None of the things he said, not one of them is common! It does not say, “they will obey the law better than their buddies do. They will rebuke sin wherever they see it. They will go to church every Sunday, they will quote Scripture. And they'll sing hymns better than anyone else in the choir. That's not what it says. It says: in his name they will cast out demons; speak in new tongues; pick up serpents with their hands; if they drink deadly poison they won't die it won't hurt them; and if they lay their hands on the sick, they will recover. These are significant things. Outstanding things in the sense that they stand out. And that's how you tell, according to Jesus, who I assume would know, that's how you tell the difference between a true believer and someone who isn't. And so if you are realizing that you don't do these things. Stick with these podcasts series because I explain all that stuff.

Because as 1 Corinthians 4:20 says, “For the kingdom of God does not consist in talk but in power.” That's how you tell when you are dealing with the kingdom of God. Not because they're talking and saying grand things. But because they're doing. Actions speak louder than words.

And so that’s the mechanics of what Eusebius describes in chapter 7. Since open war failed to accomplish his purpose, the devil resorted to deception. And his wicked servants enter into churches and they sew doubt because they know power is released through belief, that's how it's done. If you don't believe, you don't release power. And therefore doubt is one of the primary most significant useful weapons of the enemy. "Did God say that?" Maybe that's not what he meant...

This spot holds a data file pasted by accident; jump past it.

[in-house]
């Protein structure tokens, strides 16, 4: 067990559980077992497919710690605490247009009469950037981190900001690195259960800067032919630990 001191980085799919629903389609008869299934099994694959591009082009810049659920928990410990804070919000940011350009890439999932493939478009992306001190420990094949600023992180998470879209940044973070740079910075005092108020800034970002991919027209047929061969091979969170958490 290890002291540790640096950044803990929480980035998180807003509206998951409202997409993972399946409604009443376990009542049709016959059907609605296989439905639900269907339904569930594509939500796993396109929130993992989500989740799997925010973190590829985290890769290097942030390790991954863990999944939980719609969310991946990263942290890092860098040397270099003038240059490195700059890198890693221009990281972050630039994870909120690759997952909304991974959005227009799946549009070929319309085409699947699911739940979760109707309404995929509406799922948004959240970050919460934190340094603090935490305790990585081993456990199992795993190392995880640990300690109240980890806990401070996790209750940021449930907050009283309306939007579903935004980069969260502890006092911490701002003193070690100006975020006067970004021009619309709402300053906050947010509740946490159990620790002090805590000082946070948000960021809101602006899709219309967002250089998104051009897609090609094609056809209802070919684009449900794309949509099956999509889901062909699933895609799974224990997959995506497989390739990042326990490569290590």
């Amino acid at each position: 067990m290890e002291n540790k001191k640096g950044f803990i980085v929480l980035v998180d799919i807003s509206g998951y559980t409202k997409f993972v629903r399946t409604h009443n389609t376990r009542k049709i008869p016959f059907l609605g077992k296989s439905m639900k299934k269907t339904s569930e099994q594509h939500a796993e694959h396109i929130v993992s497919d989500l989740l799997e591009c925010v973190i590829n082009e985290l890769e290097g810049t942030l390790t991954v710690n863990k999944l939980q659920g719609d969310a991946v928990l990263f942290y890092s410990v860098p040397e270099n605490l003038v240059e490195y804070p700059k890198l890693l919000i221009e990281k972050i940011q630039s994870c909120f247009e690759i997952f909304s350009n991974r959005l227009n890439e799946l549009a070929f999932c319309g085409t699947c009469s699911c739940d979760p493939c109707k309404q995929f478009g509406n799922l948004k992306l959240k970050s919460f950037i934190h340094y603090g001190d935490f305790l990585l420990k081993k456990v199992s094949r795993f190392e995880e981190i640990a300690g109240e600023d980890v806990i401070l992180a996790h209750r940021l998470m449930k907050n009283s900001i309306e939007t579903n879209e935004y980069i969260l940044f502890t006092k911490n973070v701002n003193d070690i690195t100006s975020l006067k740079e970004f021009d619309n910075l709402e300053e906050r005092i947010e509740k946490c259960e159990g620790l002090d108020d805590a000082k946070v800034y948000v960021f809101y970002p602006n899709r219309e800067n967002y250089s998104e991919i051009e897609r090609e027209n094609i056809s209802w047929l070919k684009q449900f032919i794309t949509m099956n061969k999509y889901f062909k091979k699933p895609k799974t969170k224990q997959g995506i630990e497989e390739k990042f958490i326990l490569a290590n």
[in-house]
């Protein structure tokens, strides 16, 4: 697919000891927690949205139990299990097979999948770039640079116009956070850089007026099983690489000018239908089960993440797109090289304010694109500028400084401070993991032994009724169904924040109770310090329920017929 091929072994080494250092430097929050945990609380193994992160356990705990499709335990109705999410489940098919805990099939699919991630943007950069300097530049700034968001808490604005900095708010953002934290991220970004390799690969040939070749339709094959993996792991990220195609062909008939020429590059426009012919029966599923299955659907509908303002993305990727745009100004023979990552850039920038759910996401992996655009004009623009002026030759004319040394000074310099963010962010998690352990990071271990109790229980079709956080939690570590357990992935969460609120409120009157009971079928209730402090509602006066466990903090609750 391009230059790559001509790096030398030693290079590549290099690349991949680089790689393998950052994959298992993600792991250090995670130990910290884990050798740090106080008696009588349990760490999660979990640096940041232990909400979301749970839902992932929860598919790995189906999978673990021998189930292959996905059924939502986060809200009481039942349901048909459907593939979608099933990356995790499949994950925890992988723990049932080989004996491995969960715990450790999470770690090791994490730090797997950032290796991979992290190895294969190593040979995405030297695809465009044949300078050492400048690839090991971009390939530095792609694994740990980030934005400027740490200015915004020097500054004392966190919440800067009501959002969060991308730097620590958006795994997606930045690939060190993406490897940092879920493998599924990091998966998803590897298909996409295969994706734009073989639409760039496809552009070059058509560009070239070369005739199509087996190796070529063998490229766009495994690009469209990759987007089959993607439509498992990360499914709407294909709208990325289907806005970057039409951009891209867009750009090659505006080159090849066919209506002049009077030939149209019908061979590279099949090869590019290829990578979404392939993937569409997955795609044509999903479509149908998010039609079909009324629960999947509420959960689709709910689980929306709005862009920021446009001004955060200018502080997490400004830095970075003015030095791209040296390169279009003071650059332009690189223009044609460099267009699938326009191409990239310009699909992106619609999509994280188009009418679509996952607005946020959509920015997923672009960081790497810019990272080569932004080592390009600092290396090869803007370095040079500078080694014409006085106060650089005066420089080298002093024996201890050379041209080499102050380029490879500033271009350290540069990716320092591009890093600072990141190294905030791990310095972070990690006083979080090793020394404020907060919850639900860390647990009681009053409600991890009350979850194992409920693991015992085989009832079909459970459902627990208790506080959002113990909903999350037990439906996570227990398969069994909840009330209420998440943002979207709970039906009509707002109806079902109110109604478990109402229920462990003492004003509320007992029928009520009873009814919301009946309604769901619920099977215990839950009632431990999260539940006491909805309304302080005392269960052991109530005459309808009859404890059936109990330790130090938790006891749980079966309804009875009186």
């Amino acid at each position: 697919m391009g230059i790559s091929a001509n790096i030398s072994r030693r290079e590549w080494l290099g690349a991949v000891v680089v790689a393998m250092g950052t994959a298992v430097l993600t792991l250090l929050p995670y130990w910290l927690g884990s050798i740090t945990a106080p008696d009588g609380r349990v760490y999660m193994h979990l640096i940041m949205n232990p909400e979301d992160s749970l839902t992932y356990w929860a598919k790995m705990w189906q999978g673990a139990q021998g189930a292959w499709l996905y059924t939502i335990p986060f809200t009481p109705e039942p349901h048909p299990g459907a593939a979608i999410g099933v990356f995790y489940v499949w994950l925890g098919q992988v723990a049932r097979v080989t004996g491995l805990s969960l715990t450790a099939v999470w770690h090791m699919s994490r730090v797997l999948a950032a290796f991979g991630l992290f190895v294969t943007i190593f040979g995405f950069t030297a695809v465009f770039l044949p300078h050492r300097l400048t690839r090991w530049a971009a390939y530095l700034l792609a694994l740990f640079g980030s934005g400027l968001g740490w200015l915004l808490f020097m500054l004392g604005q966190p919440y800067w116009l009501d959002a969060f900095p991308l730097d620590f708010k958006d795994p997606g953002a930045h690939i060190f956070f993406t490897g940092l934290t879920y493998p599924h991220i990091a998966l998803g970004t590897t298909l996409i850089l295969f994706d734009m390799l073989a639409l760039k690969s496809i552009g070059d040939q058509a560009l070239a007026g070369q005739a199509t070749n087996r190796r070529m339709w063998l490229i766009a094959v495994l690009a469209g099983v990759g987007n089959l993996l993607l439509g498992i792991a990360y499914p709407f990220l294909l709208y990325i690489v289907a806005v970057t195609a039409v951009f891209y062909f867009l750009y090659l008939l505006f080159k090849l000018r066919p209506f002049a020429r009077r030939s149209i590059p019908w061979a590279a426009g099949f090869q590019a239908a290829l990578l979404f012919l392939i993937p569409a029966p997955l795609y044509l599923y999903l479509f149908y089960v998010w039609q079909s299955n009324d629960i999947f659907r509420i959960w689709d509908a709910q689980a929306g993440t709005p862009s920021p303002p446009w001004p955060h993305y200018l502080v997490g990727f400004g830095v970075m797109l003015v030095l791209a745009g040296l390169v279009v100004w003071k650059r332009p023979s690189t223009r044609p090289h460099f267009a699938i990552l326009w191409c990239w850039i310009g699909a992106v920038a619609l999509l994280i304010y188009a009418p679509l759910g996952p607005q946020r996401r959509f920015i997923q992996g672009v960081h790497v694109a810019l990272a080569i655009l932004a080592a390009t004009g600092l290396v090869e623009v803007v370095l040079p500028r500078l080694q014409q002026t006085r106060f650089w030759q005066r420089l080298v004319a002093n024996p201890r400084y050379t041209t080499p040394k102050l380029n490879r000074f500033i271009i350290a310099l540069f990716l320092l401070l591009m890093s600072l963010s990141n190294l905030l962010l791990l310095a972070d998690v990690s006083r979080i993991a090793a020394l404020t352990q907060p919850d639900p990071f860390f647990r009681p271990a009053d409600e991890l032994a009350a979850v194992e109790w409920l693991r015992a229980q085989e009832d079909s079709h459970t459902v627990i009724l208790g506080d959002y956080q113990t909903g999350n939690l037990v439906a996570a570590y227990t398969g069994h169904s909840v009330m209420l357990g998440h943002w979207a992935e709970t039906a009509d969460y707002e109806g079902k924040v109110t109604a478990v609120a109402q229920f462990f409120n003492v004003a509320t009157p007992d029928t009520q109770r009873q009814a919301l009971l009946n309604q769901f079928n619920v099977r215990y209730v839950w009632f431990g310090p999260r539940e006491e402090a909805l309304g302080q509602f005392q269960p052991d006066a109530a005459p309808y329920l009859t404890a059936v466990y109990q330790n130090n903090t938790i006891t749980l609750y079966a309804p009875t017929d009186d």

Eusebius commented that a double-headed and double-tongued serpentine power, which by the way that's how he often refers to the devil. Not necessarily that specific sentence, but sentences like that. He'll often refer to the devil as that spirit, that malignant cancer. He doesn't really use the word cancer, but he describes cancer. And so whenever I say the word devil in these podcasts. I'm actually changing what he said from that malignant spirit, that hidden dark spirit, variations of that... he clearly doesn't like the devil, not a fan! Based on his description that he uses. And I'm just converting that from what he's saying into the word devil. And when I use the word devil I either mean devil specifically literally or I also could mean one of the agents of the devil. Because from my perspective they're a team, and if they're a team they act as one. Same thing. 

Having said that, Eusebius commented that a double-headed and double-tongued serpentine power proceeded from Menander, who was the successor of Simon. Or in modern vernacular, he was a slimy, two-faced, snake. Saying one thing while doing another, snapping at people, intimidating, demanding they obey the law rebuking them for not being good enough. I ask you, do you know any Christians who act like that? Actually I ask you: do you know any Christians who don't act like that? I'm sorry, I've had some bad experiences. Contuing right along.